Jesus had been teaching two hours, when Joseph and Mary entered the Temple. They inquired after their Child of the Levites whom they knew, and received for answer that He was with the doctors in the lecture hall. But as they were not at liberty to enter that hall, they sent one of the Levites in to call Jesus. Jesus sent them word that He must first finish what He was then about. Mary was very much troubled at His not obeying at once, for this was the

    328

    Life of Jesus Christ

     first time He had given His parents to understand that He had other commands than theirs to fulfill. He continued to teach for another hour, and then He left the hall and joined His parents in the porch of Israel, the women's porch, leaving His hearers con­founded, confused, and enraged. Joseph was quite awed and astonished, but he kept a humble silence. Mary, however, drawing near to Jesus, said, "Child, why hast Thou done this to us? Behold, Thy father and I have sought Thee sorrowing!" But Jesus answered gravely, "Why have you sought Me? Do you not know that I must be about My Father's busi­ness?" But they did not understand. They at once began with Him their journey home. The bystanders gazed at them in astonishment, and I was in dread lest they should lay hands upon the Boy, for I saw that some of them were full of rage. I wondered at their allowing the Holy Family to depart so peace­ably.

    Although the crowd was dense, yet a wide path was made to permit the Holy Family to pass. I saw all the details and heard almost the whole of Jesus' teaching, but I cannot remember all. It made a great impression upon the scribes. Some recorded the affair as a notable event, while here and there it was whis­pered around, giving rise to all kinds of remarks and false reports. But the true statement, the scribes kept to themselves. They spoke of Jesus as of a very forward boy, possessed indeed of fine talents, but said those talents required to be cultivated.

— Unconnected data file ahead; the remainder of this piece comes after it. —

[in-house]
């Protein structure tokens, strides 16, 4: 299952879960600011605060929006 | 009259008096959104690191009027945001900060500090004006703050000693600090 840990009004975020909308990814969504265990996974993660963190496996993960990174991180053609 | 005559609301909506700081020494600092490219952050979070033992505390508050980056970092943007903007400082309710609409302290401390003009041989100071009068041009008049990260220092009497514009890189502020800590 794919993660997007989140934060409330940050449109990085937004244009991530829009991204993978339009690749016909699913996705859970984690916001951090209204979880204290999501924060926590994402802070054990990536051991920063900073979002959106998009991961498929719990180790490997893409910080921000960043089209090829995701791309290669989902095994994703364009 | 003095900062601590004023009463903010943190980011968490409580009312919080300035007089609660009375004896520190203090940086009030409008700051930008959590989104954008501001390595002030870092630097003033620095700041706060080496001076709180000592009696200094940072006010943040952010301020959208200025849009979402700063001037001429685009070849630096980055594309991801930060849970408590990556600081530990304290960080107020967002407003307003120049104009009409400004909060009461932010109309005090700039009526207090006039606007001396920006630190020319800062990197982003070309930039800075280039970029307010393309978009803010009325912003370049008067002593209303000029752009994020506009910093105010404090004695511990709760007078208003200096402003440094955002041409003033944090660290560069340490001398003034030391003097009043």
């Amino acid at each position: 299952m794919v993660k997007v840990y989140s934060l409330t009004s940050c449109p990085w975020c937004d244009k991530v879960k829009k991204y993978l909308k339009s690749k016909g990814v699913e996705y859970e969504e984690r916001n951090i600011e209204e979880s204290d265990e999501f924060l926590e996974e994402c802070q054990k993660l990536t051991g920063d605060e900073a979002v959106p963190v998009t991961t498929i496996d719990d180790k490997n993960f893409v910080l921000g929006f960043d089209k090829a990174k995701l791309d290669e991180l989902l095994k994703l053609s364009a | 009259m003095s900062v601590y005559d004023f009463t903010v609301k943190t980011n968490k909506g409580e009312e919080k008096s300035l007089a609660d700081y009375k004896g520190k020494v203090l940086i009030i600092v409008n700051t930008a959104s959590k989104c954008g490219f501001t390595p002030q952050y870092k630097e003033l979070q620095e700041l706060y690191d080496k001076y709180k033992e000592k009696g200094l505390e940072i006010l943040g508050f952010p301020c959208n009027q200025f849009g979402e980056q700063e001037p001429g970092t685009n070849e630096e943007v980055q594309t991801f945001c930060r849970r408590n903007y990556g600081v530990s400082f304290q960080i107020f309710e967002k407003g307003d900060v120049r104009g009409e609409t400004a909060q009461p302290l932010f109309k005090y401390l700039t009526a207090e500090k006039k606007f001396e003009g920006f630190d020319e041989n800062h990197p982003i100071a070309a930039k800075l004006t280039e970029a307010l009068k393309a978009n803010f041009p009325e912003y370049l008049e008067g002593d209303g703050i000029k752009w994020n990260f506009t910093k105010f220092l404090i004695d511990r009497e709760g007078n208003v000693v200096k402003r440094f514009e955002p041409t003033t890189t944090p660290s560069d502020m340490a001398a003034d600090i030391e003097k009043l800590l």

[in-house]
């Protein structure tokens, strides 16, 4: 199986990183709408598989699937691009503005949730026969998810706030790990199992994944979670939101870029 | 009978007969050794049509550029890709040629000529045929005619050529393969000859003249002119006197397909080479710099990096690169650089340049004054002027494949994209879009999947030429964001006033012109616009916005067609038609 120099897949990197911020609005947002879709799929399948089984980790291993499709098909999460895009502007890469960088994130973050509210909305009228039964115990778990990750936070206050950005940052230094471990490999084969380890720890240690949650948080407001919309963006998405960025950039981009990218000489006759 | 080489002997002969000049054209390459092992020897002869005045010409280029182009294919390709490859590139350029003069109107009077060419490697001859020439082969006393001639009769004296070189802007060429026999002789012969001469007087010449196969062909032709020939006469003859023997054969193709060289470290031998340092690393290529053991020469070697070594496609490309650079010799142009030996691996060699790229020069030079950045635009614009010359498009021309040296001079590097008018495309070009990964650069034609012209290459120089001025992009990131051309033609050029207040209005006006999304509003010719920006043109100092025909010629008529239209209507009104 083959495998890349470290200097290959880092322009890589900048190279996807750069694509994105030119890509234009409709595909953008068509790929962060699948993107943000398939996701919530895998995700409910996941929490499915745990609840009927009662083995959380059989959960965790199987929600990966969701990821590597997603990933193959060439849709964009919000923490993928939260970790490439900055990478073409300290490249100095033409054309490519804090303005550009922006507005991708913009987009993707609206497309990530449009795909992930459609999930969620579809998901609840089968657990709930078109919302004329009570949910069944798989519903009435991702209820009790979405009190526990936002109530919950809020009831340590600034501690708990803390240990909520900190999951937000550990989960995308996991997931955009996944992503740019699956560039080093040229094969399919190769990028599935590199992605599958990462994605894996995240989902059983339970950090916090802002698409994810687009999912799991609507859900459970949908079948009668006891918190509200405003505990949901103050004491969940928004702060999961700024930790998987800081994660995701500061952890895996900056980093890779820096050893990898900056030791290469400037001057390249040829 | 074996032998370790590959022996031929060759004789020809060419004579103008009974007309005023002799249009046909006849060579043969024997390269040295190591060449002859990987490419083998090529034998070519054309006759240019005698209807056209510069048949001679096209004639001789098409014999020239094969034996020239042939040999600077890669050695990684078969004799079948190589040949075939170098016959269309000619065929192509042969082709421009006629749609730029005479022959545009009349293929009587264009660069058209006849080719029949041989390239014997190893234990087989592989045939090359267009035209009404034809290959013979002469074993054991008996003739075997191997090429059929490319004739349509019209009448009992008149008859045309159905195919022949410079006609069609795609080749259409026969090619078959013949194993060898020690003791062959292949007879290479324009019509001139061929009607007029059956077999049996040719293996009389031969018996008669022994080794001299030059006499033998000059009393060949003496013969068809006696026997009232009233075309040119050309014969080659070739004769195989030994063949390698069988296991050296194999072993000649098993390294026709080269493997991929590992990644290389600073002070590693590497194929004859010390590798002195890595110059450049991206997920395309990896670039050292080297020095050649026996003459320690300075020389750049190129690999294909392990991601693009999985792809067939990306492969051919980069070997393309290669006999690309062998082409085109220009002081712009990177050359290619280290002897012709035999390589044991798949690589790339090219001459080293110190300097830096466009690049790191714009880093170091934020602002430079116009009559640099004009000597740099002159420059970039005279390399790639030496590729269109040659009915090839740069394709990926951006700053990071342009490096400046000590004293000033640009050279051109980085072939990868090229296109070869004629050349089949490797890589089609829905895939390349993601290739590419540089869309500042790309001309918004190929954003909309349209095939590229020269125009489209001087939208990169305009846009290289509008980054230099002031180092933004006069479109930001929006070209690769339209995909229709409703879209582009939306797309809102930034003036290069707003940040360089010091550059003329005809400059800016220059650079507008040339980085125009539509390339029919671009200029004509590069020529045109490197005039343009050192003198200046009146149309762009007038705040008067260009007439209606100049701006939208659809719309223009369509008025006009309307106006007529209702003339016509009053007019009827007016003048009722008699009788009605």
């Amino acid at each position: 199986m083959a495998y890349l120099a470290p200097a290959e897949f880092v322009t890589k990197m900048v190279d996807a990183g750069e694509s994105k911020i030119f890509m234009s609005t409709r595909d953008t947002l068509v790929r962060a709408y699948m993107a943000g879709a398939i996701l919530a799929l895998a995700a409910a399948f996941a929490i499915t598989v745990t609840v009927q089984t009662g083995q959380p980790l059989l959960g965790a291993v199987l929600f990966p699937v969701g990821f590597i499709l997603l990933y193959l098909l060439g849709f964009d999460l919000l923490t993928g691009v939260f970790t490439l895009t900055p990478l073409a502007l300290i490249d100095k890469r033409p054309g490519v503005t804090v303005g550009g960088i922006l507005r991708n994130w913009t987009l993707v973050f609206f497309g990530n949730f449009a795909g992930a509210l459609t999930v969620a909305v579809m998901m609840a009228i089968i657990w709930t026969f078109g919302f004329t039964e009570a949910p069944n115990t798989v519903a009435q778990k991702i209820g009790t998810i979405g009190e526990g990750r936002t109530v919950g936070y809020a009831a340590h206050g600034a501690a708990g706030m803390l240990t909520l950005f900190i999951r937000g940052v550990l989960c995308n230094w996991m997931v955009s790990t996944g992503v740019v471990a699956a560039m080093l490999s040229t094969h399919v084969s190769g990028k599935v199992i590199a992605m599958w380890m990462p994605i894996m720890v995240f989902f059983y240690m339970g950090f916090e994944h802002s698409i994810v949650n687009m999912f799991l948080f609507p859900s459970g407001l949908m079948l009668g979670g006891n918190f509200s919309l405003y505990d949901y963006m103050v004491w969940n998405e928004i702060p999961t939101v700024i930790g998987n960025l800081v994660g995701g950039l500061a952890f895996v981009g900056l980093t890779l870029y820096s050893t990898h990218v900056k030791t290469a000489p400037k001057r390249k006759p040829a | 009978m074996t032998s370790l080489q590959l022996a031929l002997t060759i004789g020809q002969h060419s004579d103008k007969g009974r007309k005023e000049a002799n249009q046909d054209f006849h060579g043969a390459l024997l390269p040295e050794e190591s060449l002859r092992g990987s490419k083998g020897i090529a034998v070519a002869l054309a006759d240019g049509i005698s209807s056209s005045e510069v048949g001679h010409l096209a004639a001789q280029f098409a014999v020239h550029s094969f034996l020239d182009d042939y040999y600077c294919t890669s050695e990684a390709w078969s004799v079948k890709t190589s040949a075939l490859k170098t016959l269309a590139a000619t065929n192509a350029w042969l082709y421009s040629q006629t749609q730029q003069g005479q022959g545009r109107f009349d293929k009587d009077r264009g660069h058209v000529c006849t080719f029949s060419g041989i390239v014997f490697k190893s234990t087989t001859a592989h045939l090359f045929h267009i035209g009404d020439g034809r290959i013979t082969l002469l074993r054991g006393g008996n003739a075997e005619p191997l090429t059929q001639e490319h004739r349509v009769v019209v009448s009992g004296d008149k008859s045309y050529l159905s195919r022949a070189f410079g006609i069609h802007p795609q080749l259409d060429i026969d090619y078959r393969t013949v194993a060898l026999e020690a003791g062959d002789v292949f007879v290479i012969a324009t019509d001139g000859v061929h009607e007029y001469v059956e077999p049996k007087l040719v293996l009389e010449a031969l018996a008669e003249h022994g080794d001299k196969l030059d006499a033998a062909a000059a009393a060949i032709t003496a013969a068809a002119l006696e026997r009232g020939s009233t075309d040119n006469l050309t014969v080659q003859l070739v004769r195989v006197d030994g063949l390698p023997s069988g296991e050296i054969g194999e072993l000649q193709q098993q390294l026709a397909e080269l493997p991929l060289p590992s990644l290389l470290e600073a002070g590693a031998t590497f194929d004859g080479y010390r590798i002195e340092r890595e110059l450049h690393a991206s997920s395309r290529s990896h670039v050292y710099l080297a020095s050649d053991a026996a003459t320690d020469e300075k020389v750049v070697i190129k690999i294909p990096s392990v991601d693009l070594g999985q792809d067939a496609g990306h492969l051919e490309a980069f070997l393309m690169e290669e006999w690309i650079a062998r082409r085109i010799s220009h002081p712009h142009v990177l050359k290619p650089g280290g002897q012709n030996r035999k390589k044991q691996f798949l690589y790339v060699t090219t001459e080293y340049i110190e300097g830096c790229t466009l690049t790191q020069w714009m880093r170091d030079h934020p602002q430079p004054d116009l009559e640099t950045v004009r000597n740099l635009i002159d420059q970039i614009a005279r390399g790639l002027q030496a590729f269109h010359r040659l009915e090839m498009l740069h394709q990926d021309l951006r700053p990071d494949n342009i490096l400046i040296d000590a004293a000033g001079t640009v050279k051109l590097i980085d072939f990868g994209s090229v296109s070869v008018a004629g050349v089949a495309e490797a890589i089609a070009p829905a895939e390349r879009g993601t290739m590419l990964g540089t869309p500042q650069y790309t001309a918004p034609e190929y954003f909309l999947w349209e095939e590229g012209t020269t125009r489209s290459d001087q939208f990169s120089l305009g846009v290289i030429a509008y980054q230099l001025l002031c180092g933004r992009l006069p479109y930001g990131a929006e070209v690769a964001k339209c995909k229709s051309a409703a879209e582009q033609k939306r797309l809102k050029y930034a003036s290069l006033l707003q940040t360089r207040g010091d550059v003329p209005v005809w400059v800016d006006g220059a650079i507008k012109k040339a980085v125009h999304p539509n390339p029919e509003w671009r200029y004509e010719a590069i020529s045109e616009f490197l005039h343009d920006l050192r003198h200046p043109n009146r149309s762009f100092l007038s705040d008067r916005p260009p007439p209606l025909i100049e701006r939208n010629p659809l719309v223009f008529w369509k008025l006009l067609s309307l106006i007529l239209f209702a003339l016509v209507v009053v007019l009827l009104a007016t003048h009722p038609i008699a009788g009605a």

I saw the Holy Family again leaving the city, out­side of which they joined a party of about three men, two women, and some children. I did not know them, but they appeared to be from Nazareth. They went together to different places around Jerusalem, also to Mount Olivet. They wandered around the beauti­ful pleasure grounds there found, occasionally stand­ing to pray, their hands crossed on their breast. I saw them also going over a bridge that spanned a brook. This walking around and praying of the lit­tle

    Return from the Temple

    329
     party reminded me forcibly of a pilgrimage.

    When Jesus had returned to Nazareth, I saw a feast in Anne's house, at which were gathered all the youths and maidens among their friends and relatives. I know not whether it was a feast of rejoic­ing at Jesus' having been found, a feast solemnized upon the return from the Paschal journey, or a feast customary upon the completion of a son's twelfth year. Whatever it may have been, Jesus appeared to be the object of it.

    Beautiful bowers were erected over the table, from which hung garlands of vine leaves and ears of corn. The children were served with grapes and little rolls. There were present at this feast thirty-three boys, all future disciples of Jesus, and I received an instruc­tion upon the years of Jesus' life. During the whole feast, Jesus instructed the other boys, and explained to them a very wonderful parable which, however, was only imperfectly understood. It was of a mar­riage feast at which water could be turned into wine and the lukewarm guests into zealous friends; and again, of a marriage feast where the wine could be changed into Blood and the bread into Flesh, which Blood and Flesh would abide with the guests until the end of the world as strength and consolation, as a living bond of union. He said also to one of the youths, a relative of His own named Nathanael: "I shall be present at thy marriage."

    From His twelfth year, Jesus was always like a teacher among His companions. He often sat among them instructing them or walked about the country with them.

    Excerpt from the Life of Jesus Christ by Bl. Anne Catherine Emmerich LINK

    "Some preachers will keep silence about the truth, and others will trample it underfoot and deny it. Sanctity of life will be held in derision even by those who outwardly profess it, for in those days Our Lord Jesus Christ will send them not a true Pastor but a destroyer."  St. Francis of Assisi